Is it Harder to Grow Up Male or Female in America?

For the longest time, the issue on gender inequality have remained in our culture, despite the successes of women on gaining the right to vote, being able to earn good paying jobs, finish degrees, become politicians and social reformers, the great divide between the sexes is still felt. Being female and growing up in America is still a fortunate situation, the woman of this land have more opportunities and freedom to become what they want to be as compared to other countries where women is still largely treated as a second class citizen.

But what about the males of America? They have been regarded as powerful, authoritative and superior to women, does it necessarily make it easier for them that they are treated as such? The point is growing up male in America is much more difficult if one was female. The social and cultural expectations that our society holds for males puts them at a disadvantage. For example, a child who is born male is expected to be strong, unwieldy, and brave and a little aggressiveness is even smiled upon.

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This makes boys become emotionally intense, have less self-control, does not learn how to compromise and cooperate (Tudiver, 1999). They are trained to achieve whatever that their parents or the boy would want to have. In our culture males are still expected to be the breadwinner, to be the executive and to hold key positions in the company or in office. And being determined, aggressive and a risk taker are the qualities needed to become as such.

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Their sense of self, worth and identity is tied to what they achieve, so all their lives they exert all their energies into becoming an achiever.

They miss out on the joys of genuine friendship, love and contentment because they are too busy coping with the pressures that society subjects them to. Just think of how difficult it is for boys to live up to this expectations, moreover think of what it will do to their interrelationship skills? Boys are taught not to cry and to express grief or sentiments, which is why they grow up to be insensitive, uncaring and close minded, not because it is their nature but because its how society expects them to be.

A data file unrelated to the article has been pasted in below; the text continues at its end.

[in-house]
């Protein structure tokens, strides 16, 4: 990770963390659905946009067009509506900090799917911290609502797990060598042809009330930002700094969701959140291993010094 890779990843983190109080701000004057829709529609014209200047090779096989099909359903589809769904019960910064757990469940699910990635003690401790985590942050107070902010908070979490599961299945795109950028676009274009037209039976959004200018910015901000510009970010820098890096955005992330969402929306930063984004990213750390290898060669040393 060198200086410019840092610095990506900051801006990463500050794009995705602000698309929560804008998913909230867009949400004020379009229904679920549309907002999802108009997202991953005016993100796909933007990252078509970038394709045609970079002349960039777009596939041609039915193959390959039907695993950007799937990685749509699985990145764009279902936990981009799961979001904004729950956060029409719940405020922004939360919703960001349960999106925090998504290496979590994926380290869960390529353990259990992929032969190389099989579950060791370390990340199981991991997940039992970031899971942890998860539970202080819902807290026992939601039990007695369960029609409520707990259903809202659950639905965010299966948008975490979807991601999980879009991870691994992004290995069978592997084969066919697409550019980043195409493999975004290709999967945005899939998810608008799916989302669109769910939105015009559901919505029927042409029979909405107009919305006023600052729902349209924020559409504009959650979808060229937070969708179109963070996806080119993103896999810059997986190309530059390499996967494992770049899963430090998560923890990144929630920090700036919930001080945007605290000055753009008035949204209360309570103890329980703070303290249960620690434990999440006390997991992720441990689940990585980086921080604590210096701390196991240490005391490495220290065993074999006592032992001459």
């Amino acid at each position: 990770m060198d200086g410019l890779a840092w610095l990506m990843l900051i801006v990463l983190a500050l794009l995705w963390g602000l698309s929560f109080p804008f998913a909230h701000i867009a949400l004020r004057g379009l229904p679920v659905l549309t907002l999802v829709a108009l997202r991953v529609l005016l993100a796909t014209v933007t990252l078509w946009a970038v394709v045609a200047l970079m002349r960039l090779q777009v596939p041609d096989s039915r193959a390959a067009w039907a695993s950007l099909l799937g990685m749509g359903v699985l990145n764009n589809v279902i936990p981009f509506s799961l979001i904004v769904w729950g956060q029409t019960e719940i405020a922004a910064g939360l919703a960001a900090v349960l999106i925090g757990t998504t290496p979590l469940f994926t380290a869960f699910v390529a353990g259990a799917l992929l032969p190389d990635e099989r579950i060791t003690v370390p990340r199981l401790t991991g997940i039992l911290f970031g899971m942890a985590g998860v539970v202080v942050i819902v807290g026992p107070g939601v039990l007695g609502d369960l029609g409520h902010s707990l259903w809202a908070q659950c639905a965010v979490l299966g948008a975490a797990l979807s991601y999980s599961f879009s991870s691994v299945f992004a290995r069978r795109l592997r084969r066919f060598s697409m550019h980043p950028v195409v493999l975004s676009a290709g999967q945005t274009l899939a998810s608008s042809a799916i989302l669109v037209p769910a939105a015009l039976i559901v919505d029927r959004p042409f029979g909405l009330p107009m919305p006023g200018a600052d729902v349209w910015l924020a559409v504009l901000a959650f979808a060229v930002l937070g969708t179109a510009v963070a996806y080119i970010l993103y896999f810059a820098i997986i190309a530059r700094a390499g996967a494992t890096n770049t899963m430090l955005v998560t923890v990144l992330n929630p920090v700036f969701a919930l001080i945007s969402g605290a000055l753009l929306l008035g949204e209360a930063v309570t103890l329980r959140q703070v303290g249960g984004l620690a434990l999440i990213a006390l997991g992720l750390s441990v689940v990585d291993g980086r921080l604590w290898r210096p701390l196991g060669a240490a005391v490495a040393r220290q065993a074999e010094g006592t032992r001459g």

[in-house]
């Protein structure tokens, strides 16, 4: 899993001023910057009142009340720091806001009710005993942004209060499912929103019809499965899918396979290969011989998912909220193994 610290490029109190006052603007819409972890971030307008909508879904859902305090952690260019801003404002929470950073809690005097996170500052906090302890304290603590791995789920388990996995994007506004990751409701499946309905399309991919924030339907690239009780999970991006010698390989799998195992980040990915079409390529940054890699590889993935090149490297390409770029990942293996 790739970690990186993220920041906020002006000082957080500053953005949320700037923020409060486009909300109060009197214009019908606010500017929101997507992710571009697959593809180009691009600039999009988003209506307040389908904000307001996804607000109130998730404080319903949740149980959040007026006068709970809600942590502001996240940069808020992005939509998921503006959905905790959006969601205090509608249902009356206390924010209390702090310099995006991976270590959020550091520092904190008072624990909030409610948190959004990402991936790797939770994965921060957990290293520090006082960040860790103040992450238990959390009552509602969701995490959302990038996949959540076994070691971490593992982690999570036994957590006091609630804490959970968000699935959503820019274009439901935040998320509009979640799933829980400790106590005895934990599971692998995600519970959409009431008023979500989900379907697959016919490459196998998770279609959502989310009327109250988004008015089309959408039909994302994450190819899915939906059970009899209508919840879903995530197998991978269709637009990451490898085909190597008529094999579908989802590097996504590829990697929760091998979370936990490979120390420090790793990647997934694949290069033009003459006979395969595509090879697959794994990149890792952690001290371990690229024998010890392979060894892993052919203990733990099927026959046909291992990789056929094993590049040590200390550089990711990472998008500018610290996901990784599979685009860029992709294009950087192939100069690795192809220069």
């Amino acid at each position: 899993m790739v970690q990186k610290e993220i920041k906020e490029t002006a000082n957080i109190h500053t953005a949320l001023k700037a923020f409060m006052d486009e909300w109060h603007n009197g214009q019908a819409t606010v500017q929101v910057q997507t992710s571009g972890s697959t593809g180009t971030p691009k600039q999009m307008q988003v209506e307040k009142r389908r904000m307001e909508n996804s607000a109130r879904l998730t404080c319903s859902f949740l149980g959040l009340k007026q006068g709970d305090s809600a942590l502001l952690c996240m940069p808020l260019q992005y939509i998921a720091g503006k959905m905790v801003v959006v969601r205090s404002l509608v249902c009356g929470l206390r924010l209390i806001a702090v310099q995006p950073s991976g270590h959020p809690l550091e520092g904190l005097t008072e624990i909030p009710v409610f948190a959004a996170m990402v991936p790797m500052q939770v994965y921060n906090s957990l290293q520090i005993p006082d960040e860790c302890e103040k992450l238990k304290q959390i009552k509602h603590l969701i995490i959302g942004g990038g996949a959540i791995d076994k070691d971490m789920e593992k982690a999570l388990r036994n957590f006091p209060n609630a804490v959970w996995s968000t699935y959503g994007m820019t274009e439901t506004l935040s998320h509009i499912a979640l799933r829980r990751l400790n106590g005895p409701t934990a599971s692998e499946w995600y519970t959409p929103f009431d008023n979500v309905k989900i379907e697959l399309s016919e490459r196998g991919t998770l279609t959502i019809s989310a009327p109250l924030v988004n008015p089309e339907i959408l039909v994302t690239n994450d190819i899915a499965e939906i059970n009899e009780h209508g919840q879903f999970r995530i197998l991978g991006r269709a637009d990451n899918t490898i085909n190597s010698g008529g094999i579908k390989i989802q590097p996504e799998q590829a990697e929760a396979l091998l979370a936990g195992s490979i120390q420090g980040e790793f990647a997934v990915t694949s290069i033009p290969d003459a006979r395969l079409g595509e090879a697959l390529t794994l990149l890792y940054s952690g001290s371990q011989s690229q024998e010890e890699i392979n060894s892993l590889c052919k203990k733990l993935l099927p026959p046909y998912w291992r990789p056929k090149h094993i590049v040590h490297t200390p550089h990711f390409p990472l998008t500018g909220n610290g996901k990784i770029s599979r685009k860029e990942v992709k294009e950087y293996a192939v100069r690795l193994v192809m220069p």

They become emotionally detached and even research have shown evidence that hypertension and heart diseases are associated with emotional stress (West & Keller, 1995). They are deprived of the emotional attachments and close relationship that females have from the time they learn how to socialize till their hairs become white. Males on the other hand are not so fortunate, even the average life span of males is shorter than those of females, and physically males are more prone to disease, defects and abnormalities than females (Kraemer, 2000).

Males in their lifetime have to contend with biological, social, cultural and emotional difficulties that pressures them into becoming the men of America, they have to live up to this expectations without thinking if their lives could be something other than this for it is how they are socialized to behave. Failure to live up to these expectations is devastating for males, they are immediately branded as not being a man, the analogy is; a man is successful, if one is not successful then one is not a man.

References Adam K. & West, M. (1995). Attachment organisation and vulnerability to loss, separation, and abuse in disturbed adolescents. In: Goldberg S, Muir R, Kerr J, eds. Attachment theory: social, developmental and clinical perspectives. Hillsdale, NJ: Analytic Press, :327. Kraemer, S. (2000). The fragile male. British Medical Journal, 321;1609-1612 Tudiver F. &Talbot Y. (1999). Why don't men seek help? Family physicians' perspectives on help-seeking behavior in men. Journal of Family Practice; 48: 47-52.

Updated: Feb 23, 2021
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Is it Harder to Grow Up Male or Female in America?. (2017, Apr 14). Retrieved from

Is it Harder to Grow Up Male or Female in America? essay
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